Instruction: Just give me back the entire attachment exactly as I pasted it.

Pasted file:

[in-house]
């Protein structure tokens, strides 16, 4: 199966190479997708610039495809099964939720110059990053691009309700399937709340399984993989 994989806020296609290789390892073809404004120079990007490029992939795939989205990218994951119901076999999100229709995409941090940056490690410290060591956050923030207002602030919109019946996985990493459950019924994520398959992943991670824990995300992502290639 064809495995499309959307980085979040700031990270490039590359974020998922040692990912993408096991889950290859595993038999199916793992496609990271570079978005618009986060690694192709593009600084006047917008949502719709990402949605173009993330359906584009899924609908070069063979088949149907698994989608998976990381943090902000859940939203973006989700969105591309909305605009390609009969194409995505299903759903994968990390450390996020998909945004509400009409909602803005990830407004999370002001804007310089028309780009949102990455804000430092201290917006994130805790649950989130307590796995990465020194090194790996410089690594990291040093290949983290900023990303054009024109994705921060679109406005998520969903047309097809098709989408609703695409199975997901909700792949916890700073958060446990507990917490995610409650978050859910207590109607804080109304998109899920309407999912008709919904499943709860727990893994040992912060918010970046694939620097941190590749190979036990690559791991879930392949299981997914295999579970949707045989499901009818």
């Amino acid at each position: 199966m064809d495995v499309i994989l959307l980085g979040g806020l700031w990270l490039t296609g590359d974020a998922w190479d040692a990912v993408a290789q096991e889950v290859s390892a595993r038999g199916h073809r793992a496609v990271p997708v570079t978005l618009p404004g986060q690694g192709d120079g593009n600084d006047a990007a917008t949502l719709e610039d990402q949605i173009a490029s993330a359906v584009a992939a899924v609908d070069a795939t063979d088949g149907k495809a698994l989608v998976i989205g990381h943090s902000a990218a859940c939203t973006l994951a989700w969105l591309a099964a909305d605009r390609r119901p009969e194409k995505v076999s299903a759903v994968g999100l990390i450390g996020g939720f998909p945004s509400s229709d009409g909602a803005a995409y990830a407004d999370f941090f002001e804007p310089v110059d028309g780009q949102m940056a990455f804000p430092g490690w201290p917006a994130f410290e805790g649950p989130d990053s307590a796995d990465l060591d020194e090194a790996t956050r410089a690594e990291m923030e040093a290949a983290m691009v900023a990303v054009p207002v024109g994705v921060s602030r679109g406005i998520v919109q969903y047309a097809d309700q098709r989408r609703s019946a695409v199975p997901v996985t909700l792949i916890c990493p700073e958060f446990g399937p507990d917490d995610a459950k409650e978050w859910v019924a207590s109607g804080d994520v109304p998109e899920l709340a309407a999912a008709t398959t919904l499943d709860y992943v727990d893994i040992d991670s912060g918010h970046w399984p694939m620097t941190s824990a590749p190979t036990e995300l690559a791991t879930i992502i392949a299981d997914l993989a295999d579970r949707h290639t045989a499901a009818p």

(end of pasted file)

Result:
[in-house]
């Protein structure tokens, strides 16, 4: 199966190479997708610039495809099964939720110059990053691009309700399937709340399984993989 994989806020296609290789390892073809404004120079990007490029992939795939989205990218994951119901076999999100229709995409941090940056490690410290060591956050923030207002602030919109019946996985990493459950019924994520398959992943991670824990995300992502290639 064809495995499309959307980085979040700031990270490039590359974020998922040692990912993408096991889950290859595993038999199916793992496609990271570079978005618009986060690694192709593009600084006047917008949502719709990402949605173009993330359906584009899924609908070069063979088949149907698994989608998976990381943090902000859940939203973006989700969105591309909305605009390609009969194409995505299903759903994968990390450390996020998909945004509400009409909602803005990830407004999370002001804007310089028309780009949102990455804000430092201290917006994130805790649950989130307590796995990465020194090194790996410089690594990291040093290949983290900023990303054009024109994705921060679109406005998520969903047309097809098709989408609703695409199975997901909700792949916890700073958060446990507990917490995610409650978050859910207590109607804080109304998109899920309407999912008709919904499943709860727990893994040992912060918010970046694939620097941190590749190979036990690559791991879930392949299981997914295999579970949707045989499901009818």
């Amino acid at each position: 199966m064809d495995v499309i994989l959307l980085g979040g806020l700031w990270l490039t296609g590359d974020a998922w190479d040692a990912v993408a290789q096991e889950v290859s390892a595993r038999g199916h073809r793992a496609v990271p997708v570079t978005l618009p404004g986060q690694g192709d120079g593009n600084d006047a990007a917008t949502l719709e610039d990402q949605i173009a490029s993330a359906v584009a992939a899924v609908d070069a795939t063979d088949g149907k495809a698994l989608v998976i989205g990381h943090s902000a990218a859940c939203t973006l994951a989700w969105l591309a099964a909305d605009r390609r119901p009969e194409k995505v076999s299903a759903v994968g999100l990390i450390g996020g939720f998909p945004s509400s229709d009409g909602a803005a995409y990830a407004d999370f941090f002001e804007p310089v110059d028309g780009q949102m940056a990455f804000p430092g490690w201290p917006a994130f410290e805790g649950p989130d990053s307590a796995d990465l060591d020194e090194a790996t956050r410089a690594e990291m923030e040093a290949a983290m691009v900023a990303v054009p207002v024109g994705v921060s602030r679109g406005i998520v919109q969903y047309a097809d309700q098709r989408r609703s019946a695409v199975p997901v996985t909700l792949i916890c990493p700073e958060f446990g399937p507990d917490d995610a459950k409650e978050w859910v019924a207590s109607g804080d994520v109304p998109e899920l709340a309407a999912a008709t398959t919904l499943d709860y992943v727990d893994i040992d991670s912060g918010h970046w399984p694939m620097t941190s824990a590749p190979t036990e995300l690559a791991t879930i992502i392949a299981d997914l993989a295999d579970r949707h290639t045989a499901a009818p």